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linux + verify if file is binary or text

hi all

how to verify if the file is binary or text without to open the file

remark: the solution must be absolute


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marked as duplicate by Frank Bollack, thelost, MSalters, Douglas Leeder, ho1 Sep 7 '10 at 20:21

This question has been asked before and already has an answer. If those answers do not fully address your question, please ask a new question.

It's hard to tell whether this is programming related or whether it should be migrated to SuperUser.com (is an existing utility sought after?). –  Johnsyweb Sep 7 '10 at 8:57
Text is at best a subset of binary, if not merely an interpretation. Consider a one-byte file containing 0x65. Now tell me absolutely if this is binary or text. –  MSalters Sep 7 '10 at 9:03
what about copying file before verify. copy -> open -> verify -> delete –  Luka Rahne Sep 7 '10 at 11:06
@ralu: How are you going to copy a file without opening it? –  Johnsyweb Sep 7 '10 at 11:11
"closed as exact duplicate" of a question that has been merged with this one? That's quite peculiar! –  Johnsyweb Sep 7 '10 at 23:05

5 Answers 5

Schrödinger's cat, I'm afraid.

There is no way to determine the contents of a file without opening it. The filesystem stores no metadata relating to the contents.

If not opening the file is not a hard requirement, then there are a number of solutions available to you.


It has been suggested in a number of comments and answers that file(1) is a good way of determining the contents. Indeed it is. However, file(1) opens the file, which was prohibited in the question. See the penultimate line in the following example:

> echo 'This is not a pipe' > file.jpg && strace file file.jpg 2>&1 | grep file.jpg
execve("/usr/bin/file", ["file", "file.jpg"], [/* 56 vars */]) = 0
lstat64("file.jpg", {st_mode=S_IFREG|0644, st_size=19, ...}) = 0
stat64("file.jpg", {st_mode=S_IFREG|0644, st_size=19, ...}) = 0
open("file.jpg", O_RDONLY|O_LARGEFILE)  = 3
write(1, "file.jpg: ASCII text\n", 21file.jpg: ASCII text
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The unix command file does a good job at heuristically determining the type –  Joel Sep 7 '10 at 9:08
@Joel: Yes it does. It also opens the file. –  Johnsyweb Sep 7 '10 at 9:34
The question is too vague to know if "open" means open(2). "Open" has other connotations. –  camh Sep 7 '10 at 11:45
True enough, @camh. I take 'open' to mean "examine the contents of" the file. Perhaps @lidia is interested in knowing whether a file on which the user has no read permissions is text or binary. 'file', etcetera would be of no use here. –  Johnsyweb Sep 7 '10 at 11:58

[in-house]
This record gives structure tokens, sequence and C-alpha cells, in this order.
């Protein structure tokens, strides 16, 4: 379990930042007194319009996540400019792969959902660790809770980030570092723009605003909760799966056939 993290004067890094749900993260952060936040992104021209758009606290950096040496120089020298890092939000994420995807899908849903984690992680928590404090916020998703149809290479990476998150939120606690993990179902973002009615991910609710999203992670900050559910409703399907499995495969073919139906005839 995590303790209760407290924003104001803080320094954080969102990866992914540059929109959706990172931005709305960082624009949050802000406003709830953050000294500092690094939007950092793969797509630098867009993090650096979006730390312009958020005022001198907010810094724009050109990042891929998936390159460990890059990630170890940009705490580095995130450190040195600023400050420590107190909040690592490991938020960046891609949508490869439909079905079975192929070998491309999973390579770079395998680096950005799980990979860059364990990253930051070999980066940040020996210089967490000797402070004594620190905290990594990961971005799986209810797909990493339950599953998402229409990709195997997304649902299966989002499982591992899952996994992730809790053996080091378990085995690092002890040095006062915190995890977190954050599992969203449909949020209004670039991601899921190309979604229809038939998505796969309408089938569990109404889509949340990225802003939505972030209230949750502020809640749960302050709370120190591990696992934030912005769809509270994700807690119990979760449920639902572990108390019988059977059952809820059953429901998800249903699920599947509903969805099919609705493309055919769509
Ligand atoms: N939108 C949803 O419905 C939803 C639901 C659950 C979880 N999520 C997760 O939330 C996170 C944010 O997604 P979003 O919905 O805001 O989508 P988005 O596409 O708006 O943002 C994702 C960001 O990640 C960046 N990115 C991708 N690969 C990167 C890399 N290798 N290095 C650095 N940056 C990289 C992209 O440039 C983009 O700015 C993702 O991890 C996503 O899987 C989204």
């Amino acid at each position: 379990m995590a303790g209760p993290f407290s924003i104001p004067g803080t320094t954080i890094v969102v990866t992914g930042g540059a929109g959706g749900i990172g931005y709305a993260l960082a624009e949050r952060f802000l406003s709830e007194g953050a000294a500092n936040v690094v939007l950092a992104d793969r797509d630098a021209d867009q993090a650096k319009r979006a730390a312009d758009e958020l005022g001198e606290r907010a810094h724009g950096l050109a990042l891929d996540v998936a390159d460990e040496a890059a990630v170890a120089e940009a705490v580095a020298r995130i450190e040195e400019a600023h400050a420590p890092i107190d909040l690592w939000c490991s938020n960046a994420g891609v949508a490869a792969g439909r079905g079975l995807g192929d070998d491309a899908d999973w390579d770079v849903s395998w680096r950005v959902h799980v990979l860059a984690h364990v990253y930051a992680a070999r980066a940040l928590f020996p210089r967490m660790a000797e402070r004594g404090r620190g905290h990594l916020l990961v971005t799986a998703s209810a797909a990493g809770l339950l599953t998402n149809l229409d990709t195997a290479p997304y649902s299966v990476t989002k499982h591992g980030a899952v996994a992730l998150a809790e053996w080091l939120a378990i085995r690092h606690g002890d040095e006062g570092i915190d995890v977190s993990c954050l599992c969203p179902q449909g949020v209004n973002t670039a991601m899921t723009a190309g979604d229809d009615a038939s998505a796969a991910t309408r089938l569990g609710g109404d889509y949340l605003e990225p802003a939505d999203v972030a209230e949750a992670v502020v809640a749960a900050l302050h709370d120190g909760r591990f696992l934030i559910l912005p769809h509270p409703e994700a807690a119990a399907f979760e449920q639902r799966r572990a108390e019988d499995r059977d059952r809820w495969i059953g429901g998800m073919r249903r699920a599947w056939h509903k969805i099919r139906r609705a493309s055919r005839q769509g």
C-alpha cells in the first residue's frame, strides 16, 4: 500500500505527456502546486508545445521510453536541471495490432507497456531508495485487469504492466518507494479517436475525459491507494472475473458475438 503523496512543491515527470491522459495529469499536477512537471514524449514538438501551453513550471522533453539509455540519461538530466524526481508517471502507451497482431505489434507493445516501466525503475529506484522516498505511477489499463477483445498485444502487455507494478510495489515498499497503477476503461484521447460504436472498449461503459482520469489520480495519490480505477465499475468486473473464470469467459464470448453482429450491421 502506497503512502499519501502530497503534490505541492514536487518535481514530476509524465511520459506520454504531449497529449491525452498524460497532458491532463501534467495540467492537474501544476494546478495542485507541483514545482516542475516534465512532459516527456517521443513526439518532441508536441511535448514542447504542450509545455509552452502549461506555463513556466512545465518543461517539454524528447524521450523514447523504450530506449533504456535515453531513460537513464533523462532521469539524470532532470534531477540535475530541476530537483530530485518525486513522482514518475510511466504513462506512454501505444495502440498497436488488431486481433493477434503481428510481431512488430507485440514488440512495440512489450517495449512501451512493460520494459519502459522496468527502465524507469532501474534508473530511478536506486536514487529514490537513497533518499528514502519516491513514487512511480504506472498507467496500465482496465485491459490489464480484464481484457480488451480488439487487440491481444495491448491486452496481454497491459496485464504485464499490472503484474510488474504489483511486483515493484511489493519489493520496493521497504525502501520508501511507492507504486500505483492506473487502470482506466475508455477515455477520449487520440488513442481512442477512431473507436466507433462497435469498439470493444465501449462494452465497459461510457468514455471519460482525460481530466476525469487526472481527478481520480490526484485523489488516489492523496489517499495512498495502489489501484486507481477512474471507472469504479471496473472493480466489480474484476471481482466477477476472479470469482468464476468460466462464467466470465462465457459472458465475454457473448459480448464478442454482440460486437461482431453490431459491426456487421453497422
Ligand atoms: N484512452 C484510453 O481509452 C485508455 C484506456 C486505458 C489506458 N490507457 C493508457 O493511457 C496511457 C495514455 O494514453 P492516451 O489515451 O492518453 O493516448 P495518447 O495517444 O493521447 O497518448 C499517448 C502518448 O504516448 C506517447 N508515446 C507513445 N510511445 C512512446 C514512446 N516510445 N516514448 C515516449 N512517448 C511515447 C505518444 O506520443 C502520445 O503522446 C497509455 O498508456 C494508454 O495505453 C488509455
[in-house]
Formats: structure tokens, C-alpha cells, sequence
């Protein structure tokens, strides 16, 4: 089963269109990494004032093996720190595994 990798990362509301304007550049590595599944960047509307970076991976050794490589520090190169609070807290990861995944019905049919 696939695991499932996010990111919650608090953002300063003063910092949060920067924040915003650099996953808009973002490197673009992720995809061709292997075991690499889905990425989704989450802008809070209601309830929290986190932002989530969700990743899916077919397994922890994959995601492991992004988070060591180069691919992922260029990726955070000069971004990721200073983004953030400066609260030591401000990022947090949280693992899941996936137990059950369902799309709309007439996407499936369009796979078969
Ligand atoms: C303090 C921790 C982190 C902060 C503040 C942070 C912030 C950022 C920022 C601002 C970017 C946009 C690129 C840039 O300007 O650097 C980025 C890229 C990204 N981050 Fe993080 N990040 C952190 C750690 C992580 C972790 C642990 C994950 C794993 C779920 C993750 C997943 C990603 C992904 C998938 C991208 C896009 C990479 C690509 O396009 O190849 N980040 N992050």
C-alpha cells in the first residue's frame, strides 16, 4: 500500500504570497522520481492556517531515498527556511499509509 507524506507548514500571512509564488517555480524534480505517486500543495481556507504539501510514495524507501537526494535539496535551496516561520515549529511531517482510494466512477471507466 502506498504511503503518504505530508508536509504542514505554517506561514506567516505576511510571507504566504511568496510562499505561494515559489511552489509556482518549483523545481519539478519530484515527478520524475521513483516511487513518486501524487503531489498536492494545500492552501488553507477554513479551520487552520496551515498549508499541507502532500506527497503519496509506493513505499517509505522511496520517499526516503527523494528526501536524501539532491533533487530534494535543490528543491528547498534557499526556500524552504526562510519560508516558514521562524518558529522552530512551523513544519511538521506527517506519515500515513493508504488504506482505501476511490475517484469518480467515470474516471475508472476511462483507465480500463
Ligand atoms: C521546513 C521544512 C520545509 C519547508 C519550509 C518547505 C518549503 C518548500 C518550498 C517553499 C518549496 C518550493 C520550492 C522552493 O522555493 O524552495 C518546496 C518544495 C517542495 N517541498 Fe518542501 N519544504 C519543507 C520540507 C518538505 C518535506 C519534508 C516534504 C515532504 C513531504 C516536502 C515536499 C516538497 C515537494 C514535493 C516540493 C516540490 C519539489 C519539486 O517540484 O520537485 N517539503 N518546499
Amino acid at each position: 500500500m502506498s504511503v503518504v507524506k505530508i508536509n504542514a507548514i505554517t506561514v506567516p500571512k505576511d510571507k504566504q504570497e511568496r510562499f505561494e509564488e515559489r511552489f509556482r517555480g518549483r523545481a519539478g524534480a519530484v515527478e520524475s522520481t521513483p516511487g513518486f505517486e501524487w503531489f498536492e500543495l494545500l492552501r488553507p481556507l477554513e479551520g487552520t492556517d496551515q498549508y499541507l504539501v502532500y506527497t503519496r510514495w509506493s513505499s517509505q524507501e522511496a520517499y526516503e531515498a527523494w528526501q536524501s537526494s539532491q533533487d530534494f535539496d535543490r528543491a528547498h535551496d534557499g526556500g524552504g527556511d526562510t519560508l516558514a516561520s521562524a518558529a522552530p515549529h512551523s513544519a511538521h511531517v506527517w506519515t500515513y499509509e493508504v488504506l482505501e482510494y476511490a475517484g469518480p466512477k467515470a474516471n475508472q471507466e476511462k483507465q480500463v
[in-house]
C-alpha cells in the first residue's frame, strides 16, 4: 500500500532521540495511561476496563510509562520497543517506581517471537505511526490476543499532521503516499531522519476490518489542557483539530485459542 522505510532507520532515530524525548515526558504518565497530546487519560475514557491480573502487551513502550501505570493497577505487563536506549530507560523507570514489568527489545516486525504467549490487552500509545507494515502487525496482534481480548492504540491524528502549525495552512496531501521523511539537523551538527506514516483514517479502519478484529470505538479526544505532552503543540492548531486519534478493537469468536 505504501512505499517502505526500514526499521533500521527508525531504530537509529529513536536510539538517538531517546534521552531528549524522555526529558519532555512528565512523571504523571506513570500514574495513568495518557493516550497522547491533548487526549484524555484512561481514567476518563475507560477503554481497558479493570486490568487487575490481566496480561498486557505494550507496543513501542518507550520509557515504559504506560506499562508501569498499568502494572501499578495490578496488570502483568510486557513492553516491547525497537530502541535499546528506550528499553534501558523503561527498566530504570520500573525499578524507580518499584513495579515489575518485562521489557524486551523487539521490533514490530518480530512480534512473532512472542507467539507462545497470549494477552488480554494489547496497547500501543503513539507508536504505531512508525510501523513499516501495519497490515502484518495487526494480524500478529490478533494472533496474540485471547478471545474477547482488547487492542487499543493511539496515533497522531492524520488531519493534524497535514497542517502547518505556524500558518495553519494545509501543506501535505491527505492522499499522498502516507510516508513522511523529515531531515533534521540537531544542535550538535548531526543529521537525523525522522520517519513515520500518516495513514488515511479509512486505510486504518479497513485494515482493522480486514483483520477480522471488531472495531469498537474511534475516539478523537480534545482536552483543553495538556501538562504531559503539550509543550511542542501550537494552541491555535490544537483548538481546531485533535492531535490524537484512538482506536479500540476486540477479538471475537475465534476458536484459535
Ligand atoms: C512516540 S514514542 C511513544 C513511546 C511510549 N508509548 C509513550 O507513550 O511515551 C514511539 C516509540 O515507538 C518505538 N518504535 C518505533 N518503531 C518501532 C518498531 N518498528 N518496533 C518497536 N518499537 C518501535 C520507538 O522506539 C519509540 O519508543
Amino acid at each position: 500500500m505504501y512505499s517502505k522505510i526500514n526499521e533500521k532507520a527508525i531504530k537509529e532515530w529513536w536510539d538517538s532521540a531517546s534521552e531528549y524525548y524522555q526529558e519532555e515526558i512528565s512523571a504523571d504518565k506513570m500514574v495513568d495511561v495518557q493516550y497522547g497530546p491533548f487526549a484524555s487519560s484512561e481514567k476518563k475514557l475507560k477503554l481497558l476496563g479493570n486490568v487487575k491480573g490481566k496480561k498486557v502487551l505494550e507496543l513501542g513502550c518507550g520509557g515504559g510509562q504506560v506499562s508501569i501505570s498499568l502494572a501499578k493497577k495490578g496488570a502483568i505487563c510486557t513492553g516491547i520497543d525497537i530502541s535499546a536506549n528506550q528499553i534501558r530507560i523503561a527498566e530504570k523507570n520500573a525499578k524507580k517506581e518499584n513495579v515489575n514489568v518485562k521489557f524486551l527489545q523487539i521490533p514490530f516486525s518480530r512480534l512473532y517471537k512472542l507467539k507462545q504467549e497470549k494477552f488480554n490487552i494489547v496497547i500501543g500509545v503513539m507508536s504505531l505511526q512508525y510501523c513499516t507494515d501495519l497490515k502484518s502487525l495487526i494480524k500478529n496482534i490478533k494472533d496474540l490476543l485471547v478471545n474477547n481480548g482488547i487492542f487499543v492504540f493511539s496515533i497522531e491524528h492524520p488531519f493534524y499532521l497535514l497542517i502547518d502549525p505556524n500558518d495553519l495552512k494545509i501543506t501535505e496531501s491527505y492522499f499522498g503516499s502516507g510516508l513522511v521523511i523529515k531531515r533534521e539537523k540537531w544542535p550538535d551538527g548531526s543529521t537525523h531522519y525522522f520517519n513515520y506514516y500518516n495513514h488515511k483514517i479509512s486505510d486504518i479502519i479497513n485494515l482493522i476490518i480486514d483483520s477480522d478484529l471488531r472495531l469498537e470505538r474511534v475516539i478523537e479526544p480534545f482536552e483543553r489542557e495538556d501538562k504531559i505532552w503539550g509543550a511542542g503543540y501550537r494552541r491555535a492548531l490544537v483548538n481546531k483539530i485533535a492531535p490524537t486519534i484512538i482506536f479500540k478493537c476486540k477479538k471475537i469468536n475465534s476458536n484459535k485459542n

The correct way to determine the type of a file is to use the file(1) command.

You also need to be aware that UTF-8 encoded files are "text" files, but may contain non-ASCII data. Other encodings also have this issue. In the case of text encoded with a code page, it may not be possible to unambiguously determine if a file is text or not.

The file(1) command will look at the structure of a file to try and determine what it contains - from the file(1) man page:

The type printed will usually contain one of the words text (the file contains only printing characters and a few common control characters and is probably safe to read on an ASCII terminal), executable (the file contains the result of compiling a program in a form understandable to some UNIX kernel or another), or data meaning anything else (data is usually ‘binary’ or non-printable).

With regard to different character encodings, the file(1) man page has this to say:

If a file does not match any of the entries in the magic file, it is examined to see if it seems to be a text file. ASCII, ISO-8859-x, non- ISO 8-bit extended-ASCII character sets (such as those used on Macintosh and IBM PC systems), UTF-8-encoded Unicode, UTF-16-encoded Unicode, and EBCDIC character sets can be distinguished by the different ranges and sequences of bytes that constitute printable text in each set. If a file passes any of these tests, its character set is reported. ASCII, ISO-8859-x, UTF-8, and extended-ASCII files are identified as ‘text’ because they will be mostly readable on nearly any terminal; UTF-16 and EBCDIC are only ‘character data’ because, while they contain text, it is text that will require translation before it can be read.

So, some text will be identified as text, but some may be identified as character data. You will need to determine yourself if this matters to your application and take appropriate action.

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There is no way of being certain without looking inside the file. Hoewever, you don't have to open it with an editor and see for yourself to have a clue. You may want to look into the file command: http://linux.die.net/man/1/file

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If you are attempting to do this from a command shell then the file command will take a guess at what filetype it is. If it is text then it will generally include the word text in its description.

I am not aware of any 100% method of determining this but the file command is probably the most accurate.

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Of course that opens the file, and won't be 100% certain. –  Douglas Leeder Sep 7 '10 at 9:10
Indeed it does, although I wasn't sure whether he was averse to opening the file himself or having a utility open it. I have stated that there is no 100% certain method of doing this. –  Steve Weet Sep 7 '10 at 9:12

In unix, a file is just some bytes. So, without opening the file, you cannot figure out 100% that's it's ASCII or Binary.

You can just use tools available to you and dig deeper to make it fool proof.

  1. file
  2. cat -v
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